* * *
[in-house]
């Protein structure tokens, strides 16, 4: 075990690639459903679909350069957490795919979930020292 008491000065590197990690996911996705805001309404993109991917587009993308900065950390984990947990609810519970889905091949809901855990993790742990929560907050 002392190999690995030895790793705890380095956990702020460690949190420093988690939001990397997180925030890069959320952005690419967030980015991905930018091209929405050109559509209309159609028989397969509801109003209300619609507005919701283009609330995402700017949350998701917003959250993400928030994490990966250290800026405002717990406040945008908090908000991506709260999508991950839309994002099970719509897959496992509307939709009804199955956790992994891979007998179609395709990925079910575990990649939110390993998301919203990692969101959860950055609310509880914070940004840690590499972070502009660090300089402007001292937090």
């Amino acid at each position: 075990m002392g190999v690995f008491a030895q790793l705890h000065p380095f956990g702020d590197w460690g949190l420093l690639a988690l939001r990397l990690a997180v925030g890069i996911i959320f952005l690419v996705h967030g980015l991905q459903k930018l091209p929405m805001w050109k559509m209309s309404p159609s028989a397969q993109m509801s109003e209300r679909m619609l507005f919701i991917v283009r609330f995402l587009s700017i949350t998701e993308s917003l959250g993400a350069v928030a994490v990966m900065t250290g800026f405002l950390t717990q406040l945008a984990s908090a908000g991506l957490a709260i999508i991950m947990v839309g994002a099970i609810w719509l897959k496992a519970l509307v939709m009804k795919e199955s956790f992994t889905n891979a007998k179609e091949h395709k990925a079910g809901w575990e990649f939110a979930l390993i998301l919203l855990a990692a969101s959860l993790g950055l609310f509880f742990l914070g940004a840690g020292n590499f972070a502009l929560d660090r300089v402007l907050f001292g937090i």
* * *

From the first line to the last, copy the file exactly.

[in-house]
């Protein structure tokens, strides 16, 4: 075990690639459903679909350069957490795919979930020292 008491000065590197990690996911996705805001309404993109991917587009993308900065950390984990947990609810519970889905091949809901855990993790742990929560907050 002392190999690995030895790793705890380095956990702020460690949190420093988690939001990397997180925030890069959320952005690419967030980015991905930018091209929405050109559509209309159609028989397969509801109003209300619609507005919701283009609330995402700017949350998701917003959250993400928030994490990966250290800026405002717990406040945008908090908000991506709260999508991950839309994002099970719509897959496992509307939709009804199955956790992994891979007998179609395709990925079910575990990649939110390993998301919203990692969101959860950055609310509880914070940004840690590499972070502009660090300089402007001292937090």
């Amino acid at each position: 075990m002392g190999v690995f008491a030895q790793l705890h000065p380095f956990g702020d590197w460690g949190l420093l690639a988690l939001r990397l990690a997180v925030g890069i996911i959320f952005l690419v996705h967030g980015l991905q459903k930018l091209p929405m805001w050109k559509m209309s309404p159609s028989a397969q993109m509801s109003e209300r679909m619609l507005f919701i991917v283009r609330f995402l587009s700017i949350t998701e993308s917003l959250g993400a350069v928030a994490v990966m900065t250290g800026f405002l950390t717990q406040l945008a984990s908090a908000g991506l957490a709260i999508i991950m947990v839309g994002a099970i609810w719509l897959k496992a519970l509307v939709m009804k795919e199955s956790f992994t889905n891979a007998k179609e091949h395709k990925a079910g809901w575990e990649f939110a979930l390993i998301l919203l855990a990692a969101s959860l993790g950055l609310f509880f742990l914070g940004a840690g020292n590499f972070a502009l929560d660090r300089v402007l907050f001292g937090i």